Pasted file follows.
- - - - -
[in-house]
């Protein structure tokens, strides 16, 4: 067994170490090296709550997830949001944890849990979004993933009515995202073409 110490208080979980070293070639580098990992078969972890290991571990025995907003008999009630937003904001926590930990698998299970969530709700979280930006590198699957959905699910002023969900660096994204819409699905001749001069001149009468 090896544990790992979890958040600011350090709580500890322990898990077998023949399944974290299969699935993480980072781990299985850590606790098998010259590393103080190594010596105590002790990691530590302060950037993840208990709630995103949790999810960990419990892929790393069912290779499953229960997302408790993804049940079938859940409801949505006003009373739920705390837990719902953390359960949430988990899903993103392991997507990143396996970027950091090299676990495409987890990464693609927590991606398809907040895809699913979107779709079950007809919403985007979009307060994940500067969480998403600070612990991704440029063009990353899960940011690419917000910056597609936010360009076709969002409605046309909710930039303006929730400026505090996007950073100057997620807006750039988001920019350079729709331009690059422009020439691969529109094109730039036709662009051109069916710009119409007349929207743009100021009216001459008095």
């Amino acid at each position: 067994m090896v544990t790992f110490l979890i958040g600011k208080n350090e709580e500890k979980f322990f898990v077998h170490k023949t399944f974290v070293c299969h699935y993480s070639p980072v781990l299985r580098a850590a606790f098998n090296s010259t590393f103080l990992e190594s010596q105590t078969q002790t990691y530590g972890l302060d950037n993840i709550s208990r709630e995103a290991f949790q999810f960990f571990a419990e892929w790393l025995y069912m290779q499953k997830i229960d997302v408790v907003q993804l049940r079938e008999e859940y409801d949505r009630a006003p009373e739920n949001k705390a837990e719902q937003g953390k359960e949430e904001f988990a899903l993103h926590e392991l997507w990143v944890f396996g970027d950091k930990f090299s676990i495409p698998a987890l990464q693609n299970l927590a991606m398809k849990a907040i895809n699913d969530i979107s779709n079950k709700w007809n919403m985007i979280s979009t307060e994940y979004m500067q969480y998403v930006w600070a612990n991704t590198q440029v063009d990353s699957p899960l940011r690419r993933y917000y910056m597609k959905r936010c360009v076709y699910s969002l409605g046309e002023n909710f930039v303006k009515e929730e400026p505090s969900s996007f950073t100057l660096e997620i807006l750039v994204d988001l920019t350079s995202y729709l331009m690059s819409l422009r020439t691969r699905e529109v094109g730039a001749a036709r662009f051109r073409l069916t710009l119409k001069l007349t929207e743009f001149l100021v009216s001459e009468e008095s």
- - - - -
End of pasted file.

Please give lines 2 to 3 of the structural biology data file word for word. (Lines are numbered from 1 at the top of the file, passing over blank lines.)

């Protein structure tokens, strides 16, 4: 067994170490090296709550997830949001944890849990979004993933009515995202073409 110490208080979980070293070639580098990992078969972890290991571990025995907003008999009630937003904001926590930990698998299970969530709700979280930006590198699957959905699910002023969900660096994204819409699905001749001069001149009468 090896544990790992979890958040600011350090709580500890322990898990077998023949399944974290299969699935993480980072781990299985850590606790098998010259590393103080190594010596105590002790990691530590302060950037993840208990709630995103949790999810960990419990892929790393069912290779499953229960997302408790993804049940079938859940409801949505006003009373739920705390837990719902953390359960949430988990899903993103392991997507990143396996970027950091090299676990495409987890990464693609927590991606398809907040895809699913979107779709079950007809919403985007979009307060994940500067969480998403600070612990991704440029063009990353899960940011690419917000910056597609936010360009076709969002409605046309909710930039303006929730400026505090996007950073100057997620807006750039988001920019350079729709331009690059422009020439691969529109094109730039036709662009051109069916710009119409007349929207743009100021009216001459008095």
């Amino acid at each position: 067994m090896v544990t790992f110490l979890i958040g600011k208080n350090e709580e500890k979980f322990f898990v077998h170490k023949t399944f974290v070293c299969h699935y993480s070639p980072v781990l299985r580098a850590a606790f098998n090296s010259t590393f103080l990992e190594s010596q105590t078969q002790t990691y530590g972890l302060d950037n993840i709550s208990r709630e995103a290991f949790q999810f960990f571990a419990e892929w790393l025995y069912m290779q499953k997830i229960d997302v408790v907003q993804l049940r079938e008999e859940y409801d949505r009630a006003p009373e739920n949001k705390a837990e719902q937003g953390k359960e949430e904001f988990a899903l993103h926590e392991l997507w990143v944890f396996g970027d950091k930990f090299s676990i495409p698998a987890l990464q693609n299970l927590a991606m398809k849990a907040i895809n699913d969530i979107s779709n079950k709700w007809n919403m985007i979280s979009t307060e994940y979004m500067q969480y998403v930006w600070a612990n991704t590198q440029v063009d990353s699957p899960l940011r690419r993933y917000y910056m597609k959905r936010c360009v076709y699910s969002l409605g046309e002023n909710f930039v303006k009515e929730e400026p505090s969900s996007f950073t100057l660096e997620i807006l750039v994204d988001l920019t350079s995202y729709l331009m690059s819409l422009r020439t691969r699905e529109v094109g730039a001749a036709r662009f051109r073409l069916t710009l119409k001069l007349t929207e743009f001149l100021v009216s001459e009468e008095s």